This is the advice I'm offering to mentors on my forthcoming website, giftedmentor.net, which will, at no cost, match mentors with bright kids (who are so ignored in many of today's public schools, which focus so much on low achievers.)
- Rather than launching into what you're interested in, usually it's wiser to identify what your protégé wants to talk about. So, you might, for example, start a conversation with, "So, what would you like to talk about today?"
- Of course, sometimes, you'll want to share something with your protégé, for example, "I had this amazing experience today. Or I've got a little problem and I could use your advice." (Protégés, not just mentors, can give advice and, in fact, most love to.)
- A rule of thumb is to talk 30 to 50% of the time and encourage your protégé to talk 50 to 70% of the time.
- Use the Traffic Light Rule of communication: During the first 30 seconds of an utterance, your light is green. That means your protégé is listening and not thinking you talk too much. During the next 30 seconds, your light is yellow. That means the risk is increasing that your listener is bored, overwhelmed, or dying to respond. After the one-minute mark, your light is red. Yes, occasionally, you can go beyond a minute, for example, when telling an interesting story, but generally you should stop or ask a question.
- Really listen to what your protégé is saying and how he's saying it. For example, notice when he changes his tone of voice or body language. (See how communication skills are far from easy.)
- Reveal some things about yourself, for example, you might explain that you faced a problem similar to the one your protégé is facing.
- Don't interrupt unless you think it really will benefit the conversation.
- Many people hate unasked-for advice; others welcome it. To be safe, when tempted to give advice, say something like, "Would you mind if I made a suggestion, would you rather I ask you questions to help you solve the problem, or do you want me to just listen?"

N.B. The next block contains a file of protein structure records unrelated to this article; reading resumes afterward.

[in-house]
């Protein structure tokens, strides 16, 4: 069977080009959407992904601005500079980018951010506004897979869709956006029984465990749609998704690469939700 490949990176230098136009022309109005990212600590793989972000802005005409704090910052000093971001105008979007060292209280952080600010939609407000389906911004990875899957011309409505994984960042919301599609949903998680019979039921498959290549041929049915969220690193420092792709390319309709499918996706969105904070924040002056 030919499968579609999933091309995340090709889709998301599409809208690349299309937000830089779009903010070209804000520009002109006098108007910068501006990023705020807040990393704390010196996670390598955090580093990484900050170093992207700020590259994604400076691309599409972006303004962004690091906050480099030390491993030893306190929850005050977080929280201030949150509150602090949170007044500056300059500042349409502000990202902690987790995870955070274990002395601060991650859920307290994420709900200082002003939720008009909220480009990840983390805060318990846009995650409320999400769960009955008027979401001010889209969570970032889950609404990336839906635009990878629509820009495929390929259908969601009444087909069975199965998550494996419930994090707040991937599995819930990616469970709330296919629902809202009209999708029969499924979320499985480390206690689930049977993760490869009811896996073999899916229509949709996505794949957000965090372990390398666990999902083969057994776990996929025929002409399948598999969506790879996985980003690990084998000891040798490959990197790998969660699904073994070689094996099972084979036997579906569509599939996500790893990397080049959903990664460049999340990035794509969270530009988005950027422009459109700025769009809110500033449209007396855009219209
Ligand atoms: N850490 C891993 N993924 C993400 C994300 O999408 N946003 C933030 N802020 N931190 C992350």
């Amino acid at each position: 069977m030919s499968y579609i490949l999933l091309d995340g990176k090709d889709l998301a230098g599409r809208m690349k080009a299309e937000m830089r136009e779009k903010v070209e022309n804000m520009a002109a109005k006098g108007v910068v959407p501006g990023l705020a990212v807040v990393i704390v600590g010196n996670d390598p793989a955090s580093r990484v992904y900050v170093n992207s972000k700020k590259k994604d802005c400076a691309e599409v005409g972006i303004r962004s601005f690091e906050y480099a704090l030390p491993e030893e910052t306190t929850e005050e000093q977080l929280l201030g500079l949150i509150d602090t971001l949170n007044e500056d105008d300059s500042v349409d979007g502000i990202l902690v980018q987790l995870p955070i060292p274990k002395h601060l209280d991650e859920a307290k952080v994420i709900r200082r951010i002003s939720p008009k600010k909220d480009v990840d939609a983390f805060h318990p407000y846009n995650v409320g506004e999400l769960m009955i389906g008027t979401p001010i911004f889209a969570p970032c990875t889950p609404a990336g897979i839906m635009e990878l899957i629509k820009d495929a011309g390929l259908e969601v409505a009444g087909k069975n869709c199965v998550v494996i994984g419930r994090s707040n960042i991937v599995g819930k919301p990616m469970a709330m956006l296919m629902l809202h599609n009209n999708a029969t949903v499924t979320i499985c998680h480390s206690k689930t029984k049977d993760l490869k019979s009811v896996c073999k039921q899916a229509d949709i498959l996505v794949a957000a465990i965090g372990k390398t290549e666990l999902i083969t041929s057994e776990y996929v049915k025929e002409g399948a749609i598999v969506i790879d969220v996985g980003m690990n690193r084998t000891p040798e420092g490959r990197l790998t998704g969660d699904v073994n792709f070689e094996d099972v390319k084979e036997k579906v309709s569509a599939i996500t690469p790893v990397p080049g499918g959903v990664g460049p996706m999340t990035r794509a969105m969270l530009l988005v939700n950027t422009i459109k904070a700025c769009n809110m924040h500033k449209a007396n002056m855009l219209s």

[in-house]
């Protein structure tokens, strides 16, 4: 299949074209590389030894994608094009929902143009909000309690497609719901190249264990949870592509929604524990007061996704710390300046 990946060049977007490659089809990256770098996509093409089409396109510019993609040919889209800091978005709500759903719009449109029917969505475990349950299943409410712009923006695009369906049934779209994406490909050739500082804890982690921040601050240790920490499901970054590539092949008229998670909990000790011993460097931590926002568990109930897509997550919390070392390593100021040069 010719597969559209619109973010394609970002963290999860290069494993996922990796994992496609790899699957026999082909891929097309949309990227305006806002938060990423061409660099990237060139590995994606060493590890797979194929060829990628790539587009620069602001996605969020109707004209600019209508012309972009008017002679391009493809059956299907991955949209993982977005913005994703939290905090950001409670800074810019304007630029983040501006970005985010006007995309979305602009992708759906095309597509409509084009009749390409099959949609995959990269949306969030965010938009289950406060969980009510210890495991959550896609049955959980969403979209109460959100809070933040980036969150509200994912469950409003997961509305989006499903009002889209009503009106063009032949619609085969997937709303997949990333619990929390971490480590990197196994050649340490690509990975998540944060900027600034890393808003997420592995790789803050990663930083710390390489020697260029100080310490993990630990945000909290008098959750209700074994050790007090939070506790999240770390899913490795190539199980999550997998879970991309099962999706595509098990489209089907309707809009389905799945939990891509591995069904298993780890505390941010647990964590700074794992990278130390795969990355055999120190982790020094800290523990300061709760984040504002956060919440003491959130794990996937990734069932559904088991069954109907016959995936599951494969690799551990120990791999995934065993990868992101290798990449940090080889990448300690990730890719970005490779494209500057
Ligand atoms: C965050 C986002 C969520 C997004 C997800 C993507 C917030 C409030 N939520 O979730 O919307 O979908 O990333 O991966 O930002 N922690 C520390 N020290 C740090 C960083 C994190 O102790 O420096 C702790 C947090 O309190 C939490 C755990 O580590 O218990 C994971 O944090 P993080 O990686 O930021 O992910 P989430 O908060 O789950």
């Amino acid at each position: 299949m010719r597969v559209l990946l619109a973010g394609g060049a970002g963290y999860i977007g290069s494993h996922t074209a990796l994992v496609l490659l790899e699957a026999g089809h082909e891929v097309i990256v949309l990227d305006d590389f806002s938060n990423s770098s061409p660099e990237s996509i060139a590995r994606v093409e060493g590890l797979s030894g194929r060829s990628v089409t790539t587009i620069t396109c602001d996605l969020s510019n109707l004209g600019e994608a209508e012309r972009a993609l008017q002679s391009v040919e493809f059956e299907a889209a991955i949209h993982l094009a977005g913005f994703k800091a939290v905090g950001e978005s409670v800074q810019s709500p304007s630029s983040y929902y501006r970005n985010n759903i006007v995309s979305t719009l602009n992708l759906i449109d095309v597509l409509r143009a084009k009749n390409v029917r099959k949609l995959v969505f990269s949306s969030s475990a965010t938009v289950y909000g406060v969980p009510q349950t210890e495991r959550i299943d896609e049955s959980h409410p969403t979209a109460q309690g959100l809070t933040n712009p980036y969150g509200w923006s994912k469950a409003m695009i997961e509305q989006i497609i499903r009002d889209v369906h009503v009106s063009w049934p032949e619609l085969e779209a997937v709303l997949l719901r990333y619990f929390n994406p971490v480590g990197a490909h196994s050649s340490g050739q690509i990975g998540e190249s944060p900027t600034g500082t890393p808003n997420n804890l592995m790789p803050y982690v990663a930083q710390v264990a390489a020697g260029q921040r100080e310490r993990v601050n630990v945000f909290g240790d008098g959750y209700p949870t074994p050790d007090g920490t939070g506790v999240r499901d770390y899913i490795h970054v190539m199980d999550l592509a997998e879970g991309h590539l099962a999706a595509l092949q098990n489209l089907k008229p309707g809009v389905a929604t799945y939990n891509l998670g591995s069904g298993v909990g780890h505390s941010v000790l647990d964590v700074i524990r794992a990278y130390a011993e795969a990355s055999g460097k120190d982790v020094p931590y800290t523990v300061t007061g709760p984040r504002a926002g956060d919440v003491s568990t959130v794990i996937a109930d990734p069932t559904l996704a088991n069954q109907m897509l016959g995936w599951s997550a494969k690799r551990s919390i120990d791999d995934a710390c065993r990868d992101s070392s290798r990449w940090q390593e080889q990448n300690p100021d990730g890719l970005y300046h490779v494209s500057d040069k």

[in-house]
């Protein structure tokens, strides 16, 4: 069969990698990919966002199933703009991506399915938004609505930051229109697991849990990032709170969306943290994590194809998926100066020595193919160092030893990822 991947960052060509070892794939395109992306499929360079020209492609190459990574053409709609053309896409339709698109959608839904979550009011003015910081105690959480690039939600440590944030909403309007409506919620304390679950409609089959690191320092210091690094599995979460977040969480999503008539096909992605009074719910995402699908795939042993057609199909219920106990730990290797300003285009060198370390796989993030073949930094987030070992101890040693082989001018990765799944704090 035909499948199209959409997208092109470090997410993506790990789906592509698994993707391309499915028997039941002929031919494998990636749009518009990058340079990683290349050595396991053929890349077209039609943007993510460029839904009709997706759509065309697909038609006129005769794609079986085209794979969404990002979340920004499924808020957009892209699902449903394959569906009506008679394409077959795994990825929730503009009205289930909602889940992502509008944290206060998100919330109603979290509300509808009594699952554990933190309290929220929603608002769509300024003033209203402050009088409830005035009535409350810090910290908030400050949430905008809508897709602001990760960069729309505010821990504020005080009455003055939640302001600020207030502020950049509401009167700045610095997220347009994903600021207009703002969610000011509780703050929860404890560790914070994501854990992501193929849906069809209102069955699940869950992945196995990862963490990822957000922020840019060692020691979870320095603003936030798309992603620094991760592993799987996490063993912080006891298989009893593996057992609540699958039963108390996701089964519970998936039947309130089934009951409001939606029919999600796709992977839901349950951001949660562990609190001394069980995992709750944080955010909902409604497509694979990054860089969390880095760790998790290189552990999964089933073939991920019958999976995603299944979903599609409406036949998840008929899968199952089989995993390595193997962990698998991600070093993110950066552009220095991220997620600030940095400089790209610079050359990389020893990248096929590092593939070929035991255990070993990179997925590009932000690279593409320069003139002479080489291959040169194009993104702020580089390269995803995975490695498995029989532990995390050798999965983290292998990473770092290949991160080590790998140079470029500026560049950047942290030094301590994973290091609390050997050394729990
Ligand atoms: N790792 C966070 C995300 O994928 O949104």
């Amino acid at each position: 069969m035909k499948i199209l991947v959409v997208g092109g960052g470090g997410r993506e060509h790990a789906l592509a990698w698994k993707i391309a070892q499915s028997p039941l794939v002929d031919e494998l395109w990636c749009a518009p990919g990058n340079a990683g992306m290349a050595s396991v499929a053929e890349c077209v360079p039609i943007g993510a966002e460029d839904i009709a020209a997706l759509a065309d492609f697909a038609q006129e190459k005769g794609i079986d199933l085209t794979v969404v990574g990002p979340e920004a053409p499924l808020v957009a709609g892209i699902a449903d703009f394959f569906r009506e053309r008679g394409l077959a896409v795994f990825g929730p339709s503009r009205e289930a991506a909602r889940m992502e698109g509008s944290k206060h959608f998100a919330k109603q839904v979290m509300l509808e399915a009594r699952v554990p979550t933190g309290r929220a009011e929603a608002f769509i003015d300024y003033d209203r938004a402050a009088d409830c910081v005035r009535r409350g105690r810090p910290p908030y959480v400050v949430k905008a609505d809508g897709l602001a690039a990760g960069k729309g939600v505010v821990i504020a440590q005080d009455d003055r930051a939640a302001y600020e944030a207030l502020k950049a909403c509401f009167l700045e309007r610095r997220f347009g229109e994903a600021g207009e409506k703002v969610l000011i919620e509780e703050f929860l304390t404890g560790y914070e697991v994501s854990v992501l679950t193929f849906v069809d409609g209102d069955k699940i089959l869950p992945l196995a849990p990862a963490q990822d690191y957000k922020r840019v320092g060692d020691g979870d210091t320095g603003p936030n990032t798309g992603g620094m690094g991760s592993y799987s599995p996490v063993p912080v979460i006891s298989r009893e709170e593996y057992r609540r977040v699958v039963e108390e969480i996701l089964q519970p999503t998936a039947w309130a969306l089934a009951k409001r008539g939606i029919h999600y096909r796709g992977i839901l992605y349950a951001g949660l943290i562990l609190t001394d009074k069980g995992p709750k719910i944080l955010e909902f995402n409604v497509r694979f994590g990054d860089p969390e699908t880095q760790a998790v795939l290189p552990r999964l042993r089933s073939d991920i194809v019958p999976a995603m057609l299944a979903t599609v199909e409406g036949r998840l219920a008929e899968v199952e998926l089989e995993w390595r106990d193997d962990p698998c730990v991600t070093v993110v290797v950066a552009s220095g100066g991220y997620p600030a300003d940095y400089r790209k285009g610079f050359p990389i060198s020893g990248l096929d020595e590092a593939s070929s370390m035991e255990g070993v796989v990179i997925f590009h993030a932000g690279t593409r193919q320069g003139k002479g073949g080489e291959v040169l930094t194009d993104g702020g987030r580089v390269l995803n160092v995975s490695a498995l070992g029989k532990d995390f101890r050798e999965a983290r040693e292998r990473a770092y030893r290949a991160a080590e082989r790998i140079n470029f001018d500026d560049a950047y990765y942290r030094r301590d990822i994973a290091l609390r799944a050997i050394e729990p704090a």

- When you're not sure you understand, say something like, "Let me be sure I understand." "Then paraphrase what your protégé said.
- At least occasionally, initiate conversations about "deep" issues. But keep your antennae up to see if your protégé is finding a topic uncomfortable. If so, back off.
- When your protégé wants to avoid a topic that you believe is important to discuss, take one shot at getting your protégé to open up, for example, say, "Don't you think it's a good idea that we talk about this?" If he resists, let it go and perhaps bring it up some other time.
- Criticize infrequently.
- To soften the blow of a criticism, couch it gently, for example, "Would you mind if I made a suggestion?" On getting the okay, say something like, "I'm wondering if you might try doing X. What do you think?"
- Rarely will you feel glad you showed anger to your protégé. So, as soon as you feel yourself getting angry or defensive, the usually wise move is to excuse yourself and walk away, perhaps to the bathroom, take some deep breaths and calm down. If by the next session, you still feel angry, you can bring the issue up. By then, you'll probably do it more calmly.
- Be aware of your protege getting restless. Many kids do best with short periods of conversation followed by a period of activity--for example, flying a kite, helping with homework, reading aloud a book, doing a science experiment (that doesn't blow up the house.)
So do you see what I mean when I say that being a good communicator is far from easy?